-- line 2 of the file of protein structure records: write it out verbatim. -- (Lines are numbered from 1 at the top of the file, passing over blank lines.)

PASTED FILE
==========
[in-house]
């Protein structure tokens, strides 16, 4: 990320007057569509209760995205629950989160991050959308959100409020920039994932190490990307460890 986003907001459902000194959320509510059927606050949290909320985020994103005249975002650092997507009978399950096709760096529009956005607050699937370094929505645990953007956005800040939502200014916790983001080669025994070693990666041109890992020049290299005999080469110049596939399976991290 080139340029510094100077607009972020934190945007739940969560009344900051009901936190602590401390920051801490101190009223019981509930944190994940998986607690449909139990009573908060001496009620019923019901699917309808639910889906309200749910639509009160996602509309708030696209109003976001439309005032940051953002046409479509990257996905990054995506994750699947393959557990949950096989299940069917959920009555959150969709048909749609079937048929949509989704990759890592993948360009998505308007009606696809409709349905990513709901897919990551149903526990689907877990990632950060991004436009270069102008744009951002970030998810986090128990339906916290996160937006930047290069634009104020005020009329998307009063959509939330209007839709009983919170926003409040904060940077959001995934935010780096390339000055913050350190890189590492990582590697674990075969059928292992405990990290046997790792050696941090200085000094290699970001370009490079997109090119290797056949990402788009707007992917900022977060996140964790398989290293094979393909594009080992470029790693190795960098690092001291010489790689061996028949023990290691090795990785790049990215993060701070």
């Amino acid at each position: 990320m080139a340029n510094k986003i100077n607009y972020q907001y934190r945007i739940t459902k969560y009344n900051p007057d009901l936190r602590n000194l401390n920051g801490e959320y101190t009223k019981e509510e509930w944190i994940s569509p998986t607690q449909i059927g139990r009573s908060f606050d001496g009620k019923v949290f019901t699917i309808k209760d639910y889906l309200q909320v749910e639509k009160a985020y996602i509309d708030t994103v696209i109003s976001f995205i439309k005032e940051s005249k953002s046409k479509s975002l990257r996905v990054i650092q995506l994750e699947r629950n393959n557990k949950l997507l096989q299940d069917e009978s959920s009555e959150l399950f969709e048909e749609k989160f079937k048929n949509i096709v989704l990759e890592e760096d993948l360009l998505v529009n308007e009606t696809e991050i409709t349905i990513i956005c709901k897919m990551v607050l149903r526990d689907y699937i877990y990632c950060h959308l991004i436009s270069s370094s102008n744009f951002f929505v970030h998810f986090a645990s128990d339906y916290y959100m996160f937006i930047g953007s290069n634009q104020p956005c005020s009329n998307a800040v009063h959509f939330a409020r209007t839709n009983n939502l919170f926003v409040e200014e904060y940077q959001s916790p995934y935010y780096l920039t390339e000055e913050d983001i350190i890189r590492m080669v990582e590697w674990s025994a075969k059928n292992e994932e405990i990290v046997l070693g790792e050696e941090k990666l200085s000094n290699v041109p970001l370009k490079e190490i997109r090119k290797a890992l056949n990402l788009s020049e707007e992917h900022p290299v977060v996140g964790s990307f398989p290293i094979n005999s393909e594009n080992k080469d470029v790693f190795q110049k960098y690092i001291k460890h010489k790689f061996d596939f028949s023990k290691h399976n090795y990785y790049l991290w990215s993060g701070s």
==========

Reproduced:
């Protein structure tokens, strides 16, 4: 990320007057569509209760995205629950989160991050959308959100409020920039994932190490990307460890 986003907001459902000194959320509510059927606050949290909320985020994103005249975002650092997507009978399950096709760096529009956005607050699937370094929505645990953007956005800040939502200014916790983001080669025994070693990666041109890992020049290299005999080469110049596939399976991290 080139340029510094100077607009972020934190945007739940969560009344900051009901936190602590401390920051801490101190009223019981509930944190994940998986607690449909139990009573908060001496009620019923019901699917309808639910889906309200749910639509009160996602509309708030696209109003976001439309005032940051953002046409479509990257996905990054995506994750699947393959557990949950096989299940069917959920009555959150969709048909749609079937048929949509989704990759890592993948360009998505308007009606696809409709349905990513709901897919990551149903526990689907877990990632950060991004436009270069102008744009951002970030998810986090128990339906916290996160937006930047290069634009104020005020009329998307009063959509939330209007839709009983919170926003409040904060940077959001995934935010780096390339000055913050350190890189590492990582590697674990075969059928292992405990990290046997790792050696941090200085000094290699970001370009490079997109090119290797056949990402788009707007992917900022977060996140964790398989290293094979393909594009080992470029790693190795960098690092001291010489790689061996028949023990290691090795990785790049990215993060701070």